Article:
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Clin Orthop Relat Res. 2011 May;469(5):1330-4. doi: 10.1007/s11999-010-1621-0.

Structure-respiration function relationships before and after surgical treatment of early-onset scoliosis.

Author information

1
Pediatric Pulmonary Division, Room A-5937, Seattle Children's Hospital, 4800 Sand Point Way NE, Seattle, WA 98145, USA. gredding@u.washington.edu

Abstract

BACKGROUND:

Spine and chest wall deformities in children with early onset scoliosis (EOS) frequently impair respiratory function and postnatal growth of the lung. While a relationship between deformity and such impairment has been reported in children with adolescent idiopathic scoliosis it is not well understood in children with early-onset scoliosis (EOS).

QUESTIONS/PURPOSES:

We therefore describe (1) the preoperative relation between Cobb angle and forced vital capacity (FVC) in infants with EOS; (2) how changes in Cobb angle before and after surgery relate to changes in lung ventilation and perfusion in the right and left lungs.

METHODS:

We measured FVC in 10 children with EOS < 3 years old using the raised volume rapid thoracic compression (RVRTC) technique and correlated them with Cobb angles. We then measured right lung contributions to total lung ventilation and perfusion using lung scans before and 4 to 57 months after placement of vertical expandable prosthetic titanium ribs (VEPTRs) in 15 children with EOS and correlated changes in right lung function with postoperative changes in Cobb angles.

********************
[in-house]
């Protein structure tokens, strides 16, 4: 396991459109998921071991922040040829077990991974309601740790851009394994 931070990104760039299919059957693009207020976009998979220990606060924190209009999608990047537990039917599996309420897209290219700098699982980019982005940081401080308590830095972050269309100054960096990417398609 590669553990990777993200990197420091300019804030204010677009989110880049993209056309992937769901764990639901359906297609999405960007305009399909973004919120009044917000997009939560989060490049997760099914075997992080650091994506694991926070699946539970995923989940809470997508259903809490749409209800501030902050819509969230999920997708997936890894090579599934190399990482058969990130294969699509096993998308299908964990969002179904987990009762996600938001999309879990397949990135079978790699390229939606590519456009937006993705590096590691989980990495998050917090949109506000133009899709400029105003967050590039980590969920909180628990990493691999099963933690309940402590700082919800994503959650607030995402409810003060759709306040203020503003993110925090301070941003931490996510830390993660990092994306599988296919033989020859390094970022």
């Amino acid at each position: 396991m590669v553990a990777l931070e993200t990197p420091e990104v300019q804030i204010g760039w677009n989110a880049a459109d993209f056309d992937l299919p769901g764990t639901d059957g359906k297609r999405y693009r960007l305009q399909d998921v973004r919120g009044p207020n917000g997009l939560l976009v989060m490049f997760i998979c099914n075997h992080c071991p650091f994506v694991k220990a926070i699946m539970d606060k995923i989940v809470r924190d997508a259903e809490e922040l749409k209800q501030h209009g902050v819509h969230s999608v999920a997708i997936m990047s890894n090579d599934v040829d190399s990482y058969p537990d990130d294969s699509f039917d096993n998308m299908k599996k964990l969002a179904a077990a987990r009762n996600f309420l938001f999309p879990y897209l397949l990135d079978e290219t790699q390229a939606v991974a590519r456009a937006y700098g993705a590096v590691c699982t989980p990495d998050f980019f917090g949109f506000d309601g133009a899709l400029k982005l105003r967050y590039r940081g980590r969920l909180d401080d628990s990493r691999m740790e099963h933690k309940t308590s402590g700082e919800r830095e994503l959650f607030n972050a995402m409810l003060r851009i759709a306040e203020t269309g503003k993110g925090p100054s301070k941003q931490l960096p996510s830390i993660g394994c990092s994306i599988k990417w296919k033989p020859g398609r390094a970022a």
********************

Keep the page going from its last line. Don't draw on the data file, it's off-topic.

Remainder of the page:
RESULTS:

In children 4 to 57 months of age, preoperative FVC (mean value, 83%; range, 63%-109% of predicted values) did not correlate with Cobb angles (mean value, 56º; range, 14°-120º). In children 1.8 to 11.5 years old, right lung ventilation and perfusion were abnormal in eight and seven children, respectively, but neither ventilation nor perfusion predictably normalized despite reductions in Cobb angle postoperatively.

CONCLUSIONS:

The data extend the age range of children with EOS whose Cobb angles correlate poorly with FVC preoperatively. The data are also consistent with reports that reduced Cobb angles after VEPTR insertion do not correlate with postoperative changes in respiratory function.

PMID:
20978878
PMCID:
PMC3069287
DOI:
10.1007/s11999-010-1621-0
[Indexed for MEDLINE]
Free PMC Article

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